We often talk about a city’s food culture as if it were an unchanging thing, a fact of life. Austin loves tacos for breakfast. Dallas wants steak. But culture is constantly changing and history is always being written. A city’s eating habits change as surely as its restaurants open and close and residents move in and out.
Khao Noodle Shop, which announced its closure on February 9, 2022, marked a turning point in the history of Dallas food culture. It has helped educate diners about one of Dallas’ most important immigrant communities, opened the doors to a new generation of chefs, brought national fame to our neighborhood restaurants, and empowered the city to embracing a legacy that many people didn’t know we had.
There’s a future ahead of him for Khao and chef-owner Donny Sirisavath, whose next step will be to open an Asian fried chicken restaurant in his place, called Darkoo’s Chicken Shack. But even if that’s the end of those extraordinary bowls of boat noodles, the restaurant’s past has already had a profound effect on Dallas cuisine.
Khao opened its doors in 2018 as city diners finally learned what a local community had long known: that our Lao food scene is one of the most exciting in the country. At the time, Dallas-Fort Worth already had more Lao restaurants than any other metropolitan area (just ahead, surprisingly, of Sacramento). But our non-Asian guests were just noticing.
“Khao Noodle Shop was so special because in this dining experience we were able to educate customers,” Sirisavath Recount Magazine Dis Rosin Saez. Before his restaurant opened, I remember talking to other Lao American cooks from other businesses, including Sabaidee and Zaap Kitchen. Their message was unanimous: they wanted Lao food in every neighborhood. The more competitors, the better. They wanted everyone in Dallas to know and crave nam khao and larb the same way we love pho and chilaquiles.
Khao Noodle Shop has given a new, next-gen face to this movement and helped bring it national attention. When enjoy your food presented the restaurant in 2019, its the spotlight also shone on other Asian American restaurateurs around Dallas. For a wave of owners, Sirisavath was something of a role model. Joseph Be, the owner of the Apsara Cambodian food stand in Grand Prairie, commented“If Lao food can be popular, why shouldn’t Cambodian food be?”
With just one wand, Khao Noodle Shop points to the future. But with the other, it was reminiscent of Dallas’ past. The restaurant was located in a neighborhood in East Dallas where many Southeast Asian refugees had settled in the 1970s. Vietnam Restaurant, in Bryan and Peak, is another sign of this history.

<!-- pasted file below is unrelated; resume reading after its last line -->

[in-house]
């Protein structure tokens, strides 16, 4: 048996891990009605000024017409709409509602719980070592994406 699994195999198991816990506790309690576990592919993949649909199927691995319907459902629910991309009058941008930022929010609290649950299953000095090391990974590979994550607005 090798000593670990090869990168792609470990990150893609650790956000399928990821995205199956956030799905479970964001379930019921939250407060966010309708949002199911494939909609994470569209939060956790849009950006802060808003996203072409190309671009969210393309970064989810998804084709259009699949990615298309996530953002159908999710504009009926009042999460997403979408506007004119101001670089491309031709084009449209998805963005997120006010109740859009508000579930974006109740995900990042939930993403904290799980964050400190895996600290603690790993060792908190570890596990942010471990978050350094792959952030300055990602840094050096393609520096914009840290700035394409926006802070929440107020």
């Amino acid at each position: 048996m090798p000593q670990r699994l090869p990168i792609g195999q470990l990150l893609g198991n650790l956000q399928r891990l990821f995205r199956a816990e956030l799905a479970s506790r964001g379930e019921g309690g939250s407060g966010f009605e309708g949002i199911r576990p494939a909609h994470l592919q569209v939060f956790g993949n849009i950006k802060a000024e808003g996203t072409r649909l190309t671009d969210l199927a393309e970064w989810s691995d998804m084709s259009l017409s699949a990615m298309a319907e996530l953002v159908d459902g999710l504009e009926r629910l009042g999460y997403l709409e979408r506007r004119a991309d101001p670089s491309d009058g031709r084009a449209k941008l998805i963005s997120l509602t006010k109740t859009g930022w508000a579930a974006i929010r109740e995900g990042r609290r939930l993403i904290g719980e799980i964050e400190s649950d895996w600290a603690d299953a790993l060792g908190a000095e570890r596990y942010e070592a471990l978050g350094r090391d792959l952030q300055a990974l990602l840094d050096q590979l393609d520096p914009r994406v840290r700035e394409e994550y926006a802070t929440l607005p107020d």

As Asian immigrant groups grew stronger and more prominent in suburbs like Garland, Carrollton, and Arlington, memories of this east Dallas community might have faded. Khao has kept his legacy alive, and Darkoo will continue to do so. And that wasn’t Khao’s only homage to the past. It was always, from day one, a tribute to Sirisavath’s mother, who raised him in the kitchen of her Chinese and Thai restaurants in San Antonio.
Some readers might wonder if Khao’s closure bodes ill for Dallas’ food culture. But it’s hard to single out the multiple factors that played into this decision: a raging pandemic that continues to produce contagious new variants, dwindling sales numbers, a small dining room and patio dependent on weather conditions, and recipes that require extraordinary work and skill.
Either way, the mark has already been made. Dallas will not return. Our culture has changed.
When I look around some of the best restaurants in Dallas today, I see overlapping themes with Khao’s menu themes. Sirisavath said enjoy your food, “Even though I was born in Texas, I always felt more like a refugee.” This dual heritage was reflected in Khao’s menu, which featured a native Texan chef trying to relate to his family’s immigrant roots.
It was still his mother’s food, but it was also still his.
The attempt to reconcile the old homelands with the new is the inspiration behind some of the most inventive and interesting dishes in Dallas today. We also benefit from a dialogue between respect for tradition and the ambition to create something new. Dallas is a magnet for newcomers from across the country and around the world, all trying to keep their heritage alive while joining a new one.
This is the case of Khao, but also of other restaurants like Revolver Taco Lounge, where Regino Rojas insists on the fact that gastronomy is rooted in tradition and refuses to be called “chef”; Modest Rogers, whose owner Modesto Rodriguez knows he can’t go home anymore; and Ka-Tip Thai, which refuses to stop at the usual Thai staples.
Sometimes I wonder if all the best restaurants in Dallas are in this border region where cultures collide.
Khao Noodle Shop had to walk a fine line, serving labor-intensive food at a remarkably low price in a casual setting and educating the majority of its diners on most things they ordered. Looking at Khao’s legacy, Courage is the trait that stands out the most. It was not only a personal and sincere restaurant, but a courageous restaurant.
A few braver new Dallas restaurants are opening every year. The next wave of them will owe something to a Lao noodle spot that, through its example and excellence, helped make them possible.